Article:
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Re: [Asrg] 6. Proposals - depracate all list/bulk mailing and changeto RSS

2003-12-01 07:55:36
At 12:11 PM -0800 11/30/03, Bill Pease wrote:
 >Email is being abused as a broadcast medium.  By deprecating all mass
mailings, and going RSS (i.e. pull feeds), we will cut the rug out from
under the feet of so-called "legitimate bulk e-mailers".  Such a thing
will no longer exist by definition.  They will stick out like sore
thumbs.  Legitimate communities of interest can use RSS or internal
usenet feeds or web-bords or whatever.

To recommend that "legitimate communities of interest" abandon their current communication practices and switch to a distribution mechanism that has virtually no market penetration seems as extreme to me as attempting to redesign SMTP from the ground up to cure the spam problem.

RSS feeds have a long way to go before legitimate email publishers (such as all of my company's clients - member-based organizations like AFL-CIO, Public Broadcasting System, American Red Cross - would be willing to abandon push email for pull news aggregators.

I guess we each see things from our own perspectives. I see the BBC, the Guardian, most tech news operations, and nearly ever 'blogger' on the planet using RSS and marketers moving to it as a means of escaping the problems of email.

It should be noted for readers that you are coming at this from the perspective of a company which sends unsolicited bulk email for profit and goes so far as to maintain a fraudulent .org domain registration in support of that endeavor.


In summary:

Audience Reach Limits:
*RSS readers have very limited market penetration (<5%), requiring installation of additional software into email client, browser or desktop

That is remarkably like the 1993 argument for remaining with Gopher. HTTP/HTML client penetration was lousy.

Feature Limits:
*Limited to no support for graphically-enhanced content
*Limited support for variety of content types typical in newsletter publishing

These apply to email far more, and for both media are client-bound. One way in which RSS is an improvement in this area is that an increasing number of organizations are starting to treat email with 'rich' content as spam, and simply dropping it at the mail server. RSS clients are just specialized HTTP clients, so that sort of risk is essentially zero. The issue of aggregators not directly supporting rich content is more complex -- see below.

*No support for content customization or personalization based on subscriber attributes

False. It has to be worked a different way than with email but customized RSS is no harder than customized HTML. You have to think of it as a web application, not a mail-merge project.

*Limited support for tracking subscriber interaction with content

That is more limited with email than most people in your business care to admit. Tracking anything other than whether a user intentionally follows an URL in email was never very reliable and is persistently becoming less so, to the point where the claims of some people in the email marketing business regarding things like 'web bugs' is now bordering on fraudulent.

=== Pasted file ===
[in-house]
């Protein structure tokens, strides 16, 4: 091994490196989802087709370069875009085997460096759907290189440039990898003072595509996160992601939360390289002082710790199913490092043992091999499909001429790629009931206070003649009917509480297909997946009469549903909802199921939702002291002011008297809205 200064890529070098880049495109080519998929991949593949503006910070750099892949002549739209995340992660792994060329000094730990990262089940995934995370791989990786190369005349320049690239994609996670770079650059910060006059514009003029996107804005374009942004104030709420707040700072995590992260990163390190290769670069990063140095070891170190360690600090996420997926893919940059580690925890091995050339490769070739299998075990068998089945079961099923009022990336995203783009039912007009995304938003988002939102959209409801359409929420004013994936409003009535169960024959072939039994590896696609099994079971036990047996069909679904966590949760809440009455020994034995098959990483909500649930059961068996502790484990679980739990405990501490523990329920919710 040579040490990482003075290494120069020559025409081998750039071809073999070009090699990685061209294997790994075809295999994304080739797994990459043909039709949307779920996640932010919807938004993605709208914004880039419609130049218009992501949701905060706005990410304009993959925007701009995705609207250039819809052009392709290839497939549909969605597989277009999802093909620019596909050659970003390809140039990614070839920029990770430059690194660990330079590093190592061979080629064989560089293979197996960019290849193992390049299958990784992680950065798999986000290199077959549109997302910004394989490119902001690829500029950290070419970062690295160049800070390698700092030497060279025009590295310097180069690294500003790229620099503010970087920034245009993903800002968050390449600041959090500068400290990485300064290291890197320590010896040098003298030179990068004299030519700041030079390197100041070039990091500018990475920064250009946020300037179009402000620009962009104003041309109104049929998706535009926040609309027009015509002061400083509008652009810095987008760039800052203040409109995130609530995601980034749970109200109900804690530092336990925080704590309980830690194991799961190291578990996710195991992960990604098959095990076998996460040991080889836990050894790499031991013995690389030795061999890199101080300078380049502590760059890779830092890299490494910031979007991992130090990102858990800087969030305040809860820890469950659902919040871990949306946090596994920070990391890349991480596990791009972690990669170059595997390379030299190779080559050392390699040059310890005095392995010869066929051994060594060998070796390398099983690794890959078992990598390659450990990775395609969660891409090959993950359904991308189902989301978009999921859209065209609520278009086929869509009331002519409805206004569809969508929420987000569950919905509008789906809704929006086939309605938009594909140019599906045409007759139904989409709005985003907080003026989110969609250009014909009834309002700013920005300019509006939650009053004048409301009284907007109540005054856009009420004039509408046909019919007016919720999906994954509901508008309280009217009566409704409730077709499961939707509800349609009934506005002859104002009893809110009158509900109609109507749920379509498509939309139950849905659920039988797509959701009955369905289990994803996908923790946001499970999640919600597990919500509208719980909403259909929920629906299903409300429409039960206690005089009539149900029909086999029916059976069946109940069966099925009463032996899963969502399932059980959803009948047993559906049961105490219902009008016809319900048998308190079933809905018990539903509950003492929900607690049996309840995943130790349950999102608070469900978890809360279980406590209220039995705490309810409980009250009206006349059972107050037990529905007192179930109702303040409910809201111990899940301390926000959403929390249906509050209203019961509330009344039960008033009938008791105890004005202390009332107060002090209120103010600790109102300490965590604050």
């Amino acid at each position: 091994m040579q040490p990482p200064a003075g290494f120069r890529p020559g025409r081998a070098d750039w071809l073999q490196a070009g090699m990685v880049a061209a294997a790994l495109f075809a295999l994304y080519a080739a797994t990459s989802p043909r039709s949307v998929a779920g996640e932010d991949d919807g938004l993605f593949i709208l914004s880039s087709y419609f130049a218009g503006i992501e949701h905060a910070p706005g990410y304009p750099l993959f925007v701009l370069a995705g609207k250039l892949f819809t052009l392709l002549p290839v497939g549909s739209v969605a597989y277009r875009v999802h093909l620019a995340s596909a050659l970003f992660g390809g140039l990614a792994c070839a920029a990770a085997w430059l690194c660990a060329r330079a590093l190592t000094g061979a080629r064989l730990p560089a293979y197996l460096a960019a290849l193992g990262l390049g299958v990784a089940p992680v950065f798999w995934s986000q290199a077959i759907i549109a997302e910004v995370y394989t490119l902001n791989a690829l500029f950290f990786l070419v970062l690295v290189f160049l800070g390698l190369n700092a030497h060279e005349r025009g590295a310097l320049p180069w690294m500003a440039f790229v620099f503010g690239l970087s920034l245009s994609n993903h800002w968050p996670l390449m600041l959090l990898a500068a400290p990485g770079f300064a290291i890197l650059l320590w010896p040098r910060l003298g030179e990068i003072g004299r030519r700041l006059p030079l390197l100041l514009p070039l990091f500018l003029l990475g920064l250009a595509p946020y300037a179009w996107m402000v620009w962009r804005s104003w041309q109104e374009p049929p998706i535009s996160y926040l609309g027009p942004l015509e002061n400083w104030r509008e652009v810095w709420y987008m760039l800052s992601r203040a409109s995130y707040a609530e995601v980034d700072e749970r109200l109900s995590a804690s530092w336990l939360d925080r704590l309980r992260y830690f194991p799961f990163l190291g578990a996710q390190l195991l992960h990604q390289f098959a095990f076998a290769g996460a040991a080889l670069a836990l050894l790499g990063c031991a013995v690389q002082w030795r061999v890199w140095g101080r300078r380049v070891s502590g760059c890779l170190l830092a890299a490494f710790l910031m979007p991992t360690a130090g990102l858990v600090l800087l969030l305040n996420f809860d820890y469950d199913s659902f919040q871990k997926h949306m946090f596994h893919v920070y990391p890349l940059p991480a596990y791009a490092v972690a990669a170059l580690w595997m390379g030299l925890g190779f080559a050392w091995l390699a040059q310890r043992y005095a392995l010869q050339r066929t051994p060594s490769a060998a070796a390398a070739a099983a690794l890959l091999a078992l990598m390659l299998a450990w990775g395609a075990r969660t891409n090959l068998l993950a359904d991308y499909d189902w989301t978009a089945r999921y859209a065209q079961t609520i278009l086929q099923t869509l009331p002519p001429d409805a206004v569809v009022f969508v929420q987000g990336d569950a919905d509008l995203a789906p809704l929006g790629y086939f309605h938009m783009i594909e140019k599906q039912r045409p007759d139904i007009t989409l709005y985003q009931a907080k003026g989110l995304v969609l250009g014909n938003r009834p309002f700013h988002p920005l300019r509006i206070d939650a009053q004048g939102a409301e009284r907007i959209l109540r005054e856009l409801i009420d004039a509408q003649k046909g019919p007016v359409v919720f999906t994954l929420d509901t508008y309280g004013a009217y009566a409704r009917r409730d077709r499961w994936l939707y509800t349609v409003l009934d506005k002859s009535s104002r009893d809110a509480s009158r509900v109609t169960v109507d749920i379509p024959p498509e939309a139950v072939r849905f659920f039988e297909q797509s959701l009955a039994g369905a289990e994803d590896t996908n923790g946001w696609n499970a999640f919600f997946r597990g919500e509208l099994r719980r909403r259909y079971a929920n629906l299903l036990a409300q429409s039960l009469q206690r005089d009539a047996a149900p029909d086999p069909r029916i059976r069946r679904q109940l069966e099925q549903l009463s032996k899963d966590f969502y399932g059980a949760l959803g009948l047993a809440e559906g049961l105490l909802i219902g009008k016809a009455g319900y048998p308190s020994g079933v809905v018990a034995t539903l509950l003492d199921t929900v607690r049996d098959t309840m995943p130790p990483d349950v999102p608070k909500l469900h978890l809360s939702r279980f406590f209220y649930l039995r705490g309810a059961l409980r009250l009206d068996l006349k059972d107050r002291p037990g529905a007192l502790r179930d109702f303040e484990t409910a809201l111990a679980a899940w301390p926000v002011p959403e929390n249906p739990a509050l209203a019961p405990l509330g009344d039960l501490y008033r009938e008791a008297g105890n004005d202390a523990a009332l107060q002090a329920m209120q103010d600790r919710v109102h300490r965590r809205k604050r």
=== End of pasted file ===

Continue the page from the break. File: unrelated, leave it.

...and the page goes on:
*No support for various transactions that can be enabled within email (e.g., donation, viral marketing).

It seems that you have missed out on how RSS clients get used and on what an RSS feed actually is. They are typically not total replacements for web clients and the full web-based versions of content, but rather a way for users to see an overview of a publisher's current content with every item having a link to the full content. Anything that you can do on a website can be syndicated (i.e. *ADVERTISED* to people who have affirmatively chosen to see your ads) with RSS.

It is true that today there is not enough market penetration of decent clients to flip a switch and move every mailing list of every flavor to RSS, and that the way clients currently exist for the most part is a hindrance, but it is pretty clear that this is a short-term issue. There are already developers hooking in aggregators to Outlook and combining them with web browsers. RSS is an easy addition to modern browsers because it is an XML application, and it takes very little in the way of extra smarts to make a web browser parse RSS and present it in a useful way.

See http://www.editorandpublisher.com/editorandpublisher/features_columns/article_display.jsp?vnu_content_id=1963664
http://www.internetnews.com/dev-news/article.php/3070851
http://rss.lockergnome.com/archives/services/007074.phtml
http://rss.lockergnome.com/archives/opinion/006902.phtml

for some balanced discussions within the email publishers world about the potential advantages/disadvantages of RSS as a distribution channel.

I find it interesting that aside from the issue of whether people have clients now, which is a real but very likely quite short-term issue, nearly all of the cited disadvantages are concerns exclusively for marketers. This points at a significant problem for email marketers because as varieties of bulk mail which are not so marketing-oriented join the bloggers in using RSS and abandon any need to think about the entire issue of spam, bulk email will become increasing only a medium for marketing of various sorts (including that done by entities like PBS and the American Red Cross) and simply whacking all bulk email at the server level will become increasingly attractive to most mail server operators. Right now, that's a hard decision to take on a policy level but an increasingly easy decision to implement technically. As the balance of benefits to recipients versus benefits to sender shifts increasingly away from recipients, people who serve recipients will find it easier to make that policy decision to the detriment of senders.

--
Bill Cole bill(_at_)scconsult(_dot_)com


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